As opposed to definitions at the top level, which creates bindings that are visible to all code in a module, it is also possible to define variables which are only visible in a well-defined part of the program. Normally, this part of a program will be a procedure or a subexpression of a procedure.
With the constructs for local binding (
letrec*), the Scheme language has a block
structure like most other programming languages since the days of
ALGOL 60. Readers familiar to languages like C or Java should
already be used to this concept, but the family of
expressions has a few properties which are well worth knowing.
The most basic local binding construct is
bindings has the form
((variable1 init1) …)
that is zero or more two-element lists of a variable and an arbitrary expression each. All variable names must be distinct.
let expression is evaluated as follows.
The init expressions are not allowed to refer to any of the variables.
The other binding constructs are variations on the same theme: making new values, binding them to variables, and executing a body in that new, extended lexical context.
let, but the variable bindings are performed
sequentially, that means that all init expression are allowed to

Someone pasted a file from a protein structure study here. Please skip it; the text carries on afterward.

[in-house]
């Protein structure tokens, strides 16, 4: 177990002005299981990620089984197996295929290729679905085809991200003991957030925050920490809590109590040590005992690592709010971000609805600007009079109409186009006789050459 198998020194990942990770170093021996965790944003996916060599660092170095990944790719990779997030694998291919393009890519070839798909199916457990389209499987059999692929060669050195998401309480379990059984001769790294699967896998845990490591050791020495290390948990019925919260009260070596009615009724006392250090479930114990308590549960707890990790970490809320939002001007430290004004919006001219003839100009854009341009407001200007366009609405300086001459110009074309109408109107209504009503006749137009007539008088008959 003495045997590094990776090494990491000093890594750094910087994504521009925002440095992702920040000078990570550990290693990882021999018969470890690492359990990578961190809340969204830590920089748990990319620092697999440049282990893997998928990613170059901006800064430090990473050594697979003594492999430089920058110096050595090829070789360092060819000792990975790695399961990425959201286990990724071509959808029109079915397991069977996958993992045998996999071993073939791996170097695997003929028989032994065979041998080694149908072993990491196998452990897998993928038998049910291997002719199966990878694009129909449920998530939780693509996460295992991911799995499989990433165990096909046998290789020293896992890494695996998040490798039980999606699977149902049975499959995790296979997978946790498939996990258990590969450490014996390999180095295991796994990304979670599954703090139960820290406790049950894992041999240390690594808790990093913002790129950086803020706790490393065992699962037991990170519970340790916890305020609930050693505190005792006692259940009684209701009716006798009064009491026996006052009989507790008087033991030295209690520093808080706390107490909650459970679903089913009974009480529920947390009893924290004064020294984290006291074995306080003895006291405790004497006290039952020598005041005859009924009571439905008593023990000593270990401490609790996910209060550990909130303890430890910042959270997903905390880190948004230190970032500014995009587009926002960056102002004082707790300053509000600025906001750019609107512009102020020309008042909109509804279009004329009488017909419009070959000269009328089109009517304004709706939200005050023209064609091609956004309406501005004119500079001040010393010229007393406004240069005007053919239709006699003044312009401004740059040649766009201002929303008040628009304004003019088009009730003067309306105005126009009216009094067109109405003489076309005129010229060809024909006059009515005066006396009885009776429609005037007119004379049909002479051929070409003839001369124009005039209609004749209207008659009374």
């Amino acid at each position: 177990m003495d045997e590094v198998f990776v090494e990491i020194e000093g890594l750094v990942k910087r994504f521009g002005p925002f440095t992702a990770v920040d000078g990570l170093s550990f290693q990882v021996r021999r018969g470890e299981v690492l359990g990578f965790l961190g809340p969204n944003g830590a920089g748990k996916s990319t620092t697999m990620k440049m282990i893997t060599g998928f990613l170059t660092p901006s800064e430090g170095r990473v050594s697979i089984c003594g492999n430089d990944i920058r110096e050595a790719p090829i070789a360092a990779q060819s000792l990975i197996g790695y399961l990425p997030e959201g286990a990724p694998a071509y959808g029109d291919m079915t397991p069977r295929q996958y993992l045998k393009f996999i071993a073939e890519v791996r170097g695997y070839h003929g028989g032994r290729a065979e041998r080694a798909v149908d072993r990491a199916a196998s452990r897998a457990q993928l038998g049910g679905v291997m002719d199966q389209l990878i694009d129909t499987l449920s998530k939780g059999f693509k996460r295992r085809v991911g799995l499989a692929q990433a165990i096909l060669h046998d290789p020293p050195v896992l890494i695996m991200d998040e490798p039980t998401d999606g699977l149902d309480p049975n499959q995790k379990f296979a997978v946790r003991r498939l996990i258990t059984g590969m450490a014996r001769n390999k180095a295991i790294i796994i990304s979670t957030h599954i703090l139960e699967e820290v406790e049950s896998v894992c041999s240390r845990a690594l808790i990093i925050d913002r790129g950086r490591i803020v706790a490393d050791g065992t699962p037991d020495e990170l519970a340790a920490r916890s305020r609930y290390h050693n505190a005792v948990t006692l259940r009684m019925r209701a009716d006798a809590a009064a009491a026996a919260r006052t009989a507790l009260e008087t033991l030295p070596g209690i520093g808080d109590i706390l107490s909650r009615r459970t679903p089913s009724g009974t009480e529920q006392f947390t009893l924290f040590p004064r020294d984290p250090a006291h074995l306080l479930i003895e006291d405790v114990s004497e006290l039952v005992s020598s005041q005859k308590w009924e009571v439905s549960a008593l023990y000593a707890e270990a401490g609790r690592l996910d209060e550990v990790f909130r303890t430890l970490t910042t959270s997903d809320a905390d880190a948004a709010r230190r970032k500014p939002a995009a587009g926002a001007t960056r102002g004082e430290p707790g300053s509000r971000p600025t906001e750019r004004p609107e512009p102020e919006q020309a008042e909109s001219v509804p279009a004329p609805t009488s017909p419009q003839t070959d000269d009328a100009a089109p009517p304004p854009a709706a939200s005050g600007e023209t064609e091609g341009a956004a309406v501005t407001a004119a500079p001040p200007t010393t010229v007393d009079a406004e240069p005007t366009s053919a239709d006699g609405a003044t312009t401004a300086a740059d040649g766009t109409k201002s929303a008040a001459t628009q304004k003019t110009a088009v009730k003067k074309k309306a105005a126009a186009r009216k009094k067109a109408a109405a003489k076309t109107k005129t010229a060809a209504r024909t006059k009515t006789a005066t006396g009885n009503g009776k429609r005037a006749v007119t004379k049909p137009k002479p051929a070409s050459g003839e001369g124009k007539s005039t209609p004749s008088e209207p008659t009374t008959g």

use the variables defined on their left in the binding list.
let* expression can always be expressed with nested
(let* ((a 1) (b a)) b) ≡ (let ((a 1)) (let ((b a)) b))
let, but it is possible to refer to the variable
from lambda expression created in any of the inits. That is,
procedures created in the init expression can recursively refer to
the defined variables.
(letrec ((even? (lambda (n) (if (zero? n) #t (odd? (- n 1))))) (odd? (lambda (n) (if (zero? n) #f (even? (- n 1)))))) (even? 88)) ⇒ #t
Note that while the init expressions may refer to the new
variables, they may not access their values. For example, making the
even? function above creates a closure (see About Closure)
odd? variable. But
odd? can’t be called
until after execution has entered the body.
letrec, except the init expressions are bound to
their variables in order.
letrec* thus relaxes the letrec restriction, in that later
init expressions may refer to the values of previously bound
(letrec ((a 42) (b (+ a 10))) ;; Illegal access (* a b)) ;; The behavior of the expression above is unspecified (letrec* ((a 42) (b (+ a 10))) (* a b)) ⇒ 2184
There is also an alternative form of the
let form, which is used
for expressing iteration. Because of the use as a looping construct,
this form (the named let) is documented in the section about
iteration (see Iteration)